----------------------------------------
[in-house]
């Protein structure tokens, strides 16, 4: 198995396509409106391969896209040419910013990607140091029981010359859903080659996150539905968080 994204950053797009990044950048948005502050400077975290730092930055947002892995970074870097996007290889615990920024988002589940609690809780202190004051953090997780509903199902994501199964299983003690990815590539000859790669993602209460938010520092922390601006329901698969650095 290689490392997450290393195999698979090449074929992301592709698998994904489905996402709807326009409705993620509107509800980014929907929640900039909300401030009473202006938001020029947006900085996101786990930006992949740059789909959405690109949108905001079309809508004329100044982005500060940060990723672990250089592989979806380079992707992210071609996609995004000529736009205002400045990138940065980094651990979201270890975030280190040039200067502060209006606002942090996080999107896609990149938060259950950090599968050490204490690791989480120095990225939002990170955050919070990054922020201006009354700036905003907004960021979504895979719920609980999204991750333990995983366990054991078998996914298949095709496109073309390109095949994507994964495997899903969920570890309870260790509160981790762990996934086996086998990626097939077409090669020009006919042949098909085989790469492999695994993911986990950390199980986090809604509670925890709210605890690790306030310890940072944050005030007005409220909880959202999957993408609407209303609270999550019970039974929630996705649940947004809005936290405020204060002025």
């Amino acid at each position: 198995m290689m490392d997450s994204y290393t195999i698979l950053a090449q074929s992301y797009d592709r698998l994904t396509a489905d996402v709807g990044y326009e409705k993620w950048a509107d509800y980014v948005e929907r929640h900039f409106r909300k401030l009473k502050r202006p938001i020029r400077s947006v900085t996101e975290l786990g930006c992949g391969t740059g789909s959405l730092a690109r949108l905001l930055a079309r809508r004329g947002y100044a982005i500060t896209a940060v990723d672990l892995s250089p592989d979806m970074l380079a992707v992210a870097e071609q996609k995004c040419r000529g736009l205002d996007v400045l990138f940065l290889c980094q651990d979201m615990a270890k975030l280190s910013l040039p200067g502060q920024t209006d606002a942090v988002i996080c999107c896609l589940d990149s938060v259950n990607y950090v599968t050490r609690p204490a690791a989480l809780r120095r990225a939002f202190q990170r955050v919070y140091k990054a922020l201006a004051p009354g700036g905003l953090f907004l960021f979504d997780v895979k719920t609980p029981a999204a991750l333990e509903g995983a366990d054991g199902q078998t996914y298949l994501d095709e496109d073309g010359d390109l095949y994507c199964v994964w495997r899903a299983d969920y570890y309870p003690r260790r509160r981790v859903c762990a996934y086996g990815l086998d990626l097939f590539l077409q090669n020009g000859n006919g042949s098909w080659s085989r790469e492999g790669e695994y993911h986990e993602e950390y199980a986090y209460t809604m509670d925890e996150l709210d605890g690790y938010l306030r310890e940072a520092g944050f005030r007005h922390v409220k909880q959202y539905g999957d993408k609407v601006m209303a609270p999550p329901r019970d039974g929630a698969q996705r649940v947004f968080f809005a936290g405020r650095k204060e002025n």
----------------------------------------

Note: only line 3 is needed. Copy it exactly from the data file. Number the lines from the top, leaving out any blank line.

């Amino acid at each position: 198995m290689m490392d997450s994204y290393t195999i698979l950053a090449q074929s992301y797009d592709r698998l994904t396509a489905d996402v709807g990044y326009e409705k993620w950048a509107d509800y980014v948005e929907r929640h900039f409106r909300k401030l009473k502050r202006p938001i020029r400077s947006v900085t996101e975290l786990g930006c992949g391969t740059g789909s959405l730092a690109r949108l905001l930055a079309r809508r004329g947002y100044a982005i500060t896209a940060v990723d672990l892995s250089p592989d979806m970074l380079a992707v992210a870097e071609q996609k995004c040419r000529g736009l205002d996007v400045l990138f940065l290889c980094q651990d979201m615990a270890k975030l280190s910013l040039p200067g502060q920024t209006d606002a942090v988002i996080c999107c896609l589940d990149s938060v259950n990607y950090v599968t050490r609690p204490a690791a989480l809780r120095r990225a939002f202190q990170r955050v919070y140091k990054a922020l201006a004051p009354g700036g905003l953090f907004l960021f979504d997780v895979k719920t609980p029981a999204a991750l333990e509903g995983a366990d054991g199902q078998t996914y298949l994501d095709e496109d073309g010359d390109l095949y994507c199964v994964w495997r899903a299983d969920y570890y309870p003690r260790r509160r981790v859903c762990a996934y086996g990815l086998d990626l097939f590539l077409q090669n020009g000859n006919g042949s098909w080659s085989r790469e492999g790669e695994y993911h986990e993602e950390y199980a986090y209460t809604m509670d925890e996150l709210d605890g690790y938010l306030r310890e940072a520092g944050f005030r007005h922390v409220k909880q959202y539905g999957d993408k609407v601006m209303a609270p999550p329901r019970d039974g929630a698969q996705r649940v947004f968080f809005a936290g405020r650095k204060e002025n």